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The Transition House, Inc.

The parent's guide to talking about mental health

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Mental health is a part of life, just like physical health. As your children get older, they may begin to have questions about mental health, especially if someone in your family has a diagnosis. Having an honest, age-appropriate conversation can help them navigate their curiosity and teach them how to make their own mental health a priority.

What does mental health mean?

Mental health refers to your psychological and emotional well-being. Some common mental health conditions are anxiety disorder, depression, bipolar disorder, and obsessive-compulsive disorder. In the same way that healthy habits like eating nutritious foods and exercising can contribute to your physical health, habits like speaking with a therapist and taking medication regularly can help you maintain mental health.

The earlier your children can learn to incorporate these healthy habits into their everyday life, the better equipped they will be to cope with any mental health challenges they experience throughout their life.

Why talking about mental health is important

When you start a conversation about mental health with your child, it helps to break the stigma and shame around mental illness. Children may be hesitant to open up to you when they are struggling. By creating an environment in your home where open discussion about mental health is encouraged, your child will learn to feel comfortable with talking to you about any mental health issues they are struggling with.

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How to start a conversation about mental health

The following tips will help you start a conversation with your child about mental health.

  • Set aside time to talk about it.
    Don’t rush through the conversation, and avoid distractions like scrolling through your phone. Talking about mental health is important and if your child wants to share something with you, it’s important that you listen intently so you can fully understand their feelings and experiences.

  • Use emojis or an image chart to help young children identify their feelings.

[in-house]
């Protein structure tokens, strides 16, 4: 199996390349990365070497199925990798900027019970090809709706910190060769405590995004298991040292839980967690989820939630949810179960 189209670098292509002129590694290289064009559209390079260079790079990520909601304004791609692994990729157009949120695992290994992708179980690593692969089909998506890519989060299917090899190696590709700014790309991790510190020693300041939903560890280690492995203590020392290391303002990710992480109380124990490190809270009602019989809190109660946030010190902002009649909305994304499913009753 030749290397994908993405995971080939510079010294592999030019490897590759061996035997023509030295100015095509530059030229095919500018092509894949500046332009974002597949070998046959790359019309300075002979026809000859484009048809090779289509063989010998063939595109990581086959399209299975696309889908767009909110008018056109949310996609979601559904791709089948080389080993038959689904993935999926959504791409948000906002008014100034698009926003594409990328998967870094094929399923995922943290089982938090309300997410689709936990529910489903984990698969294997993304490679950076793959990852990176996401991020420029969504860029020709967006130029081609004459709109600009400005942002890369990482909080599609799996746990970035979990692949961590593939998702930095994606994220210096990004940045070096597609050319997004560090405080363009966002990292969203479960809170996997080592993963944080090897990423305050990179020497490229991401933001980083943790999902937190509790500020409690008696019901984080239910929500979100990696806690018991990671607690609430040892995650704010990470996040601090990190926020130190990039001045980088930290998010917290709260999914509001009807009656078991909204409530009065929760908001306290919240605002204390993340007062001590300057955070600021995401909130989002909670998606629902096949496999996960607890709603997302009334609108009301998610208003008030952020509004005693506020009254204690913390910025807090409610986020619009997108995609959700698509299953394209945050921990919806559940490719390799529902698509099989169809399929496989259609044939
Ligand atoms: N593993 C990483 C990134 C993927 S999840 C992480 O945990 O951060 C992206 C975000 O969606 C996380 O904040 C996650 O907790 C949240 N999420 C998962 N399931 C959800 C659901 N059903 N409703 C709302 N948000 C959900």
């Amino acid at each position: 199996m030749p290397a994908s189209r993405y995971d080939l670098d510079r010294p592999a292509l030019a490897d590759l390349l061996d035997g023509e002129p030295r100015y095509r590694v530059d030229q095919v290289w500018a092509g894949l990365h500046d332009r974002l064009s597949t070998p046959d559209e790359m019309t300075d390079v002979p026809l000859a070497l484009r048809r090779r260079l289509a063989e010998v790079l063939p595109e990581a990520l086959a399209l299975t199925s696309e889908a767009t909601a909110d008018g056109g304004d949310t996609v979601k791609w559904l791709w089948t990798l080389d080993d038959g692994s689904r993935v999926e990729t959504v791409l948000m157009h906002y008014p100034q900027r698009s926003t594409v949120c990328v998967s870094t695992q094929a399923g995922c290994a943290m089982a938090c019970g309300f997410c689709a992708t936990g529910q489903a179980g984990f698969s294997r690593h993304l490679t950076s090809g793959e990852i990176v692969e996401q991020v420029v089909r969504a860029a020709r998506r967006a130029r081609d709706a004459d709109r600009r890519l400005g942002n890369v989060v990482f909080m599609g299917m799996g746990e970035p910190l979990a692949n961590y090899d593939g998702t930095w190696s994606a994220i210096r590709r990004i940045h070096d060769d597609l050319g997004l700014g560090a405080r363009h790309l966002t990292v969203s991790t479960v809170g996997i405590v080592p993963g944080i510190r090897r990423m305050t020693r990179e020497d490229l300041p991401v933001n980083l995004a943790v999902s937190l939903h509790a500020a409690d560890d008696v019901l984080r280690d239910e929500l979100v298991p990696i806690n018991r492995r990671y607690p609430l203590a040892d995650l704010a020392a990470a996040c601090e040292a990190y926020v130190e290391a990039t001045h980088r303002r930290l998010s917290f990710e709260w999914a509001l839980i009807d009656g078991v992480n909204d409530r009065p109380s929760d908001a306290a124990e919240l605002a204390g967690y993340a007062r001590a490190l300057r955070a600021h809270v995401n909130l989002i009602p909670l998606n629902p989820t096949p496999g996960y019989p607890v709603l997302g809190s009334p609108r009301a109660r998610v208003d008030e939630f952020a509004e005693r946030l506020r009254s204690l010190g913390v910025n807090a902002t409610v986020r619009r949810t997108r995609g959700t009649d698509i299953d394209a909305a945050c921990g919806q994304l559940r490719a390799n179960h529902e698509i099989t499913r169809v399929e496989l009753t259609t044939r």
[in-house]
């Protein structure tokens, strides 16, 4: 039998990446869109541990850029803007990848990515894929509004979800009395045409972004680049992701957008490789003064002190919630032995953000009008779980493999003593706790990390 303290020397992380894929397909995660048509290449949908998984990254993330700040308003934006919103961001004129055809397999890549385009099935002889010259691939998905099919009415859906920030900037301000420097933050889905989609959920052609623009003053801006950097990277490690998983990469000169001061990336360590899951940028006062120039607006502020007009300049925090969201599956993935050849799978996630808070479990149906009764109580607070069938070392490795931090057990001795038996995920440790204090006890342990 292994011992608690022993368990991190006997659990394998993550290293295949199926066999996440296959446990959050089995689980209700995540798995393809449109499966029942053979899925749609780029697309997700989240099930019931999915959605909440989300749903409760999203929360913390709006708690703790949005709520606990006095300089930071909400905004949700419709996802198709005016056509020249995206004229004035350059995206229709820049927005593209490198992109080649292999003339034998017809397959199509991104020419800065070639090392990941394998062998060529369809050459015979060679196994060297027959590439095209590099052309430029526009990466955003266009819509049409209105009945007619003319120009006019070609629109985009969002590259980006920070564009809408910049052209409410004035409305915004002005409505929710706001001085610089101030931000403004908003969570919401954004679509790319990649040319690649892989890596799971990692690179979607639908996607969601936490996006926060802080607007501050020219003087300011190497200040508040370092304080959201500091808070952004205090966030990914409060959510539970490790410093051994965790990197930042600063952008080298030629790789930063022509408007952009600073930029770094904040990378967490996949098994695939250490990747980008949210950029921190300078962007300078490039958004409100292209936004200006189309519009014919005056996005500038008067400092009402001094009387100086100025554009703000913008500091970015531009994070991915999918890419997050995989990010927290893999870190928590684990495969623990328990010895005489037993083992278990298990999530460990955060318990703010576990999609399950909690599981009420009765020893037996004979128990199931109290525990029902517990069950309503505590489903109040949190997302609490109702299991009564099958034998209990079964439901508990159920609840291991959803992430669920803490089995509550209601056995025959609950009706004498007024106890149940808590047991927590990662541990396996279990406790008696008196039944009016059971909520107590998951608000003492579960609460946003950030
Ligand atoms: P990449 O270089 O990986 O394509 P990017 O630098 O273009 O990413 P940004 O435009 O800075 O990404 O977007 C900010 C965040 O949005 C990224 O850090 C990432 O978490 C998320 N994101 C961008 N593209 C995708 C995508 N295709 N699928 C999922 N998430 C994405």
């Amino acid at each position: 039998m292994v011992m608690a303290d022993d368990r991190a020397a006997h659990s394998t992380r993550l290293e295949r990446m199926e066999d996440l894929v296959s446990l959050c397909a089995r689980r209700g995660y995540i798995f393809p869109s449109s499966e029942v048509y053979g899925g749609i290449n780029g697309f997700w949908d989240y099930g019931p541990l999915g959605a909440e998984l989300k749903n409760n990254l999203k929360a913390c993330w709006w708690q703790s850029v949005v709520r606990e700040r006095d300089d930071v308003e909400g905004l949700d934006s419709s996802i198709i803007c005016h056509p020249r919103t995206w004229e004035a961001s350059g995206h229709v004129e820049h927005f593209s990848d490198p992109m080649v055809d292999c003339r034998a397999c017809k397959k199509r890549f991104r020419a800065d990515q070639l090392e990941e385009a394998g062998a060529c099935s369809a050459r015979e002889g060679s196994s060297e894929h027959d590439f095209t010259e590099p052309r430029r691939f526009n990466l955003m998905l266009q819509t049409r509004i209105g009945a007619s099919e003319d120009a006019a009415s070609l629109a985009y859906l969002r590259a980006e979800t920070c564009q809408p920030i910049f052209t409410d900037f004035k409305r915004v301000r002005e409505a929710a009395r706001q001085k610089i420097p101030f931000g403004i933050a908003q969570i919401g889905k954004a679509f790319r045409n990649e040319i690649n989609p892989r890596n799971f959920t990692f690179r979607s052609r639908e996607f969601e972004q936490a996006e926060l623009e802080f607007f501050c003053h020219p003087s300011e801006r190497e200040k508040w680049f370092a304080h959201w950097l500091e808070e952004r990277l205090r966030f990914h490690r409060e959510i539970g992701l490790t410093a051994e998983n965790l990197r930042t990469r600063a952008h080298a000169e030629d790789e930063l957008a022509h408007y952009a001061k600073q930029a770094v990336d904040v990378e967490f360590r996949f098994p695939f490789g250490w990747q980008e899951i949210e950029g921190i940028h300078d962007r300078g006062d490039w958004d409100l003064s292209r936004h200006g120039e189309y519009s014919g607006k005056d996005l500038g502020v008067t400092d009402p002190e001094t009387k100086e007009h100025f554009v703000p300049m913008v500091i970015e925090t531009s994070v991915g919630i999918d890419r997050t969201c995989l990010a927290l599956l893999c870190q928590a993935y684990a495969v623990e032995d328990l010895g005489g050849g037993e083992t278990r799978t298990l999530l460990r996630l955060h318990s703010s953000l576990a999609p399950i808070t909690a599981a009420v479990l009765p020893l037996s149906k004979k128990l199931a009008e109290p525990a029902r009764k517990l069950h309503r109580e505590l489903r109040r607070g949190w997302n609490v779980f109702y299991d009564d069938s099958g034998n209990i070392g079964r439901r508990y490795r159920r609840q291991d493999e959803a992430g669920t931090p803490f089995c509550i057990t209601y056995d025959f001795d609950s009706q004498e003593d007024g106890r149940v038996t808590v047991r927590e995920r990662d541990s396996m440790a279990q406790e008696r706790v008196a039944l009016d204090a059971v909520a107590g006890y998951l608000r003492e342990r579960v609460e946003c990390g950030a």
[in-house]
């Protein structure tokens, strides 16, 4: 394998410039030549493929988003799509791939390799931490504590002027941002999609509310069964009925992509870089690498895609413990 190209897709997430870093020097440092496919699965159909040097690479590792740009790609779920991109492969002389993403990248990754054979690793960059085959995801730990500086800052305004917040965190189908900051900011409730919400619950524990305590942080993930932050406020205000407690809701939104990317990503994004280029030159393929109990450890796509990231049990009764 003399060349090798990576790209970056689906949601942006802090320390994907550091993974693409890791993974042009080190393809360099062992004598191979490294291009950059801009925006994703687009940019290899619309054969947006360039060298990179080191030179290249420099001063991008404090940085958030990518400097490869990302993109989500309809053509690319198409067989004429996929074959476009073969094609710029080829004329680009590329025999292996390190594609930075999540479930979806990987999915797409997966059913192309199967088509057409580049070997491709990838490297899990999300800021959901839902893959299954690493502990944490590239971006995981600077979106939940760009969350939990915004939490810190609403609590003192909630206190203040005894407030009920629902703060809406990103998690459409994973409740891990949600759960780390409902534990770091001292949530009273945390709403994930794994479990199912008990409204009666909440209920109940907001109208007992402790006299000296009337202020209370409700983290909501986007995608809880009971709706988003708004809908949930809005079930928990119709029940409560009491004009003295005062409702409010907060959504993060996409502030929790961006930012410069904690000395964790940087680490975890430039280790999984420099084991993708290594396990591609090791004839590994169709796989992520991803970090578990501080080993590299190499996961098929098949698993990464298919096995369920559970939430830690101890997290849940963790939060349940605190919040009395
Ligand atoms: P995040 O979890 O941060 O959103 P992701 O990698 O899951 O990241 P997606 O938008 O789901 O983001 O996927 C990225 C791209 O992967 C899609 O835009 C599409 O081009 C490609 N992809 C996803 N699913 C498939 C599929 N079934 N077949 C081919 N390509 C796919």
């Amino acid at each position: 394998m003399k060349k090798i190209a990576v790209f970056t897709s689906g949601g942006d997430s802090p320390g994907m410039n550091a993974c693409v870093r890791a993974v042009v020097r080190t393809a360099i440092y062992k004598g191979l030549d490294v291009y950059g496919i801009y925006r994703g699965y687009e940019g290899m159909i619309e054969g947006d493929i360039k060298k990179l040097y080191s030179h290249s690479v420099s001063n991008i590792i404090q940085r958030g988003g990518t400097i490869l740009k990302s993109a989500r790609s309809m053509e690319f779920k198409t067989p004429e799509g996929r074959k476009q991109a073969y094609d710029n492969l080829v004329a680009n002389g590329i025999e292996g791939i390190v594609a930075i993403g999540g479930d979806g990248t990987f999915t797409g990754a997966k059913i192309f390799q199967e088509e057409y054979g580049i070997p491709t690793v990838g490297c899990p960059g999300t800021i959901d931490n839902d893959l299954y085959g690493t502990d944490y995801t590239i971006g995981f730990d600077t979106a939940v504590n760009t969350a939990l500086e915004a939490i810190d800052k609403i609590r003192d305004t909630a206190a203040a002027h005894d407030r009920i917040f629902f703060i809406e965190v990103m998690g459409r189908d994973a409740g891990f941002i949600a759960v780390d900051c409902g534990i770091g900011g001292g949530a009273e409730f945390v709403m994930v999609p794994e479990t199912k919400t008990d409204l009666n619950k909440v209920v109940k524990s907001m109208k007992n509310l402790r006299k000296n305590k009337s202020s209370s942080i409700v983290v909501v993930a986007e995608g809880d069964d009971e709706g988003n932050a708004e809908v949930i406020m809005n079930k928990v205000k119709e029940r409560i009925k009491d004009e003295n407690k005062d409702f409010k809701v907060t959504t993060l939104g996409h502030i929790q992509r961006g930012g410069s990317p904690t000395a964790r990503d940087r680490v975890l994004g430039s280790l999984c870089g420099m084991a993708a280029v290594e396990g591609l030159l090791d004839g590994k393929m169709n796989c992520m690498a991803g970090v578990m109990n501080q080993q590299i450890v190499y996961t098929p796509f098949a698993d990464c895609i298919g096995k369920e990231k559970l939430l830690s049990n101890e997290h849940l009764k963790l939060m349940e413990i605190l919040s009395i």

Younger children may have a harder time expressing their emotions in words. Using emojis or images to help them describe their feelings can be helpful.

  • Ask open-ended questions.
    Rather than asking, “How was your day?” ask open-ended questions like, “What did you enjoy today?” or “What was difficult about today?” Questions like this can encourage a more productive discussion.

  • Create a list of trusted adults they can speak to.
    Even though you are their parent, they may not always feel comfortable with telling you everything, and that’s okay. Work with them to identify trusted adults they can speak with if you aren’t available or if they are uncomfortable. This can include another family member, teacher, guidance counselor, coach, or pastor.

  • Share your personal experience.
    If your child has questions about why you see a therapist or what your medication is for, be honest with them. Make sure to be age-appropriate. For example, young children may not understand what depression is, but they know what sadness feels like.

  • Don’t jump to offering solutions.
    As a parent, it’s natural to want to fix things, especially when it comes to your child. However, jumping immediately to solutions may make your child feel like they are not being heard. Allow them to fully express themselves and complete their thoughts. When they are finished, validate their feelings, acknowledge the ways they have already tried to fix the problem, and work together to come up with a solution.

  • Know when it’s time to speak to a professional.
    Understanding the symptoms and warning signs of a mental health condition is important. If you recognize a sudden change in your child’s behavior like emotional outbursts or struggling in school, there may be something more going on. You should seek immediate help if they begin talking about harming themselves or others, or if they say they are hearing or seeing things others cannot.

Counseling and treatment for mental health

Regardless of what your child may be experiencing, there is help. Counseling can help you and your child navigate difficult feelings and experiences. Everyone’s journey towards mental health is different. A professional like a counselor, psychologist, and even your pediatrician can recommend the right treatment for you.

Request an appointment at TTHI Counseling Center

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